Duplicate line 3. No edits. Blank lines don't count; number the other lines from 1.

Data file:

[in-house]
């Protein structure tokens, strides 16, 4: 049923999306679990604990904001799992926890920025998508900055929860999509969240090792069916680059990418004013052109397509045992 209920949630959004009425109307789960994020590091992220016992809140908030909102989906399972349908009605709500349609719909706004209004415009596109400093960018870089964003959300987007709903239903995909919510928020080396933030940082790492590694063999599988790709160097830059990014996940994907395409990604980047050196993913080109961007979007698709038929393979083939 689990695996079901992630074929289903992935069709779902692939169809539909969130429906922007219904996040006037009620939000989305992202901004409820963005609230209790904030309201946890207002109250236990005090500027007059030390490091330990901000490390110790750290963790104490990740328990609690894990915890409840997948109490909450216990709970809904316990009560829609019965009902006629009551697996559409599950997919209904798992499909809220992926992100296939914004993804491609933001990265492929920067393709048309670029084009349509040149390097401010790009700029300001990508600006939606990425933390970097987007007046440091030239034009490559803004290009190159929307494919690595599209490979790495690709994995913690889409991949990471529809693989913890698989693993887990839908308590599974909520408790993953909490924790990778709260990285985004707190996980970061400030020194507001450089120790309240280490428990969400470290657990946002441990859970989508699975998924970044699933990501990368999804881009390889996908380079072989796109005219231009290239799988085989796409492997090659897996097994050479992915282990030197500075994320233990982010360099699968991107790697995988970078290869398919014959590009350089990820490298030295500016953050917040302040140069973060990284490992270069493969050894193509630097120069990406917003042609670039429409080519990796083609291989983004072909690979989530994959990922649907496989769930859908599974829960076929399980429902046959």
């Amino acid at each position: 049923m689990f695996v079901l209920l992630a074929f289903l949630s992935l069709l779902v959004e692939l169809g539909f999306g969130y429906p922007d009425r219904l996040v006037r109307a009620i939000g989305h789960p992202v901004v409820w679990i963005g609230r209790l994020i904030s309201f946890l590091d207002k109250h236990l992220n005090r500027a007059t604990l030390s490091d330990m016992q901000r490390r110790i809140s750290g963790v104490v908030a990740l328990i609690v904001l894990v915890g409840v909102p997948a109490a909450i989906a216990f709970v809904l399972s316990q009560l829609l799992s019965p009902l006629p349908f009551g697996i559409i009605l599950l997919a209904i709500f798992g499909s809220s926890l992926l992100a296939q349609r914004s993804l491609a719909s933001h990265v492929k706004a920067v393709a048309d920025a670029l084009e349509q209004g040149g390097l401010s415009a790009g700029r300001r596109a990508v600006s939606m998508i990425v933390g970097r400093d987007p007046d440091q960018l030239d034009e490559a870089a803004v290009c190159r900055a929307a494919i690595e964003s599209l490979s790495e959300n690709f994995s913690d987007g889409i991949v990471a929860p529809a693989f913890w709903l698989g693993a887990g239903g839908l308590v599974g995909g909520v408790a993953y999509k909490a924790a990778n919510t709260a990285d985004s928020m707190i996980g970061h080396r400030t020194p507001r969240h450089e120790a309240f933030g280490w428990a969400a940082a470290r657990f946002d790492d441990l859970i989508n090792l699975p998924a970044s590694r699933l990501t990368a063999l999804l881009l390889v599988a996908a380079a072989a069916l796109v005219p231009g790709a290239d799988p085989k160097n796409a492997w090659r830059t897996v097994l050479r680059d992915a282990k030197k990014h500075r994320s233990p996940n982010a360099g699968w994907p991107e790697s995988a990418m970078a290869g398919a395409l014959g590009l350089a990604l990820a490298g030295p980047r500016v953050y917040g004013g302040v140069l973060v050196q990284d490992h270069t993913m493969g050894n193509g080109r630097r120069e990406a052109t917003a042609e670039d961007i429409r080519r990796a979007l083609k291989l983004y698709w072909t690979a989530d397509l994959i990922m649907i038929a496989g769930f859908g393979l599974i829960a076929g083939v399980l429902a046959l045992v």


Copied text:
């Amino acid at each position: 049923m689990f695996v079901l209920l992630a074929f289903l949630s992935l069709l779902v959004e692939l169809g539909f999306g969130y429906p922007d009425r219904l996040v006037r109307a009620i939000g989305h789960p992202v901004v409820w679990i963005g609230r209790l994020i904030s309201f946890l590091d207002k109250h236990l992220n005090r500027a007059t604990l030390s490091d330990m016992q901000r490390r110790i809140s750290g963790v104490v908030a990740l328990i609690v904001l894990v915890g409840v909102p997948a109490a909450i989906a216990f709970v809904l399972s316990q009560l829609l799992s019965p009902l006629p349908f009551g697996i559409i009605l599950l997919a209904i709500f798992g499909s809220s926890l992926l992100a296939q349609r914004s993804l491609a719909s933001h990265v492929k706004a920067v393709a048309d920025a670029l084009e349509q209004g040149g390097l401010s415009a790009g700029r300001r596109a990508v600006s939606m998508i990425v933390g970097r400093d987007p007046d440091q960018l030239d034009e490559a870089a803004v290009c190159r900055a929307a494919i690595e964003s599209l490979s790495e959300n690709f994995s913690d987007g889409i991949v990471a929860p529809a693989f913890w709903l698989g693993a887990g239903g839908l308590v599974g995909g909520v408790a993953y999509k909490a924790a990778n919510t709260a990285d985004s928020m707190i996980g970061h080396r400030t020194p507001r969240h450089e120790a309240f933030g280490w428990a969400a940082a470290r657990f946002d790492d441990l859970i989508n090792l699975p998924a970044s590694r699933l990501t990368a063999l999804l881009l390889v599988a996908a380079a072989a069916l796109v005219p231009g790709a290239d799988p085989k160097n796409a492997w090659r830059t897996v097994l050479r680059d992915a282990k030197k990014h500075r994320s233990p996940n982010a360099g699968w994907p991107e790697s995988a990418m970078a290869g398919a395409l014959g590009l350089a990604l990820a490298g030295p980047r500016v953050y917040g004013g302040v140069l973060v050196q990284d490992h270069t993913m493969g050894n193509g080109r630097r120069e990406a052109t917003a042609e670039d961007i429409r080519r990796a979007l083609k291989l983004y698709w072909t690979a989530d397509l994959i990922m649907i038929a496989g769930f859908g393979l599974i829960a076929g083939v399980l429902a046959l045992v």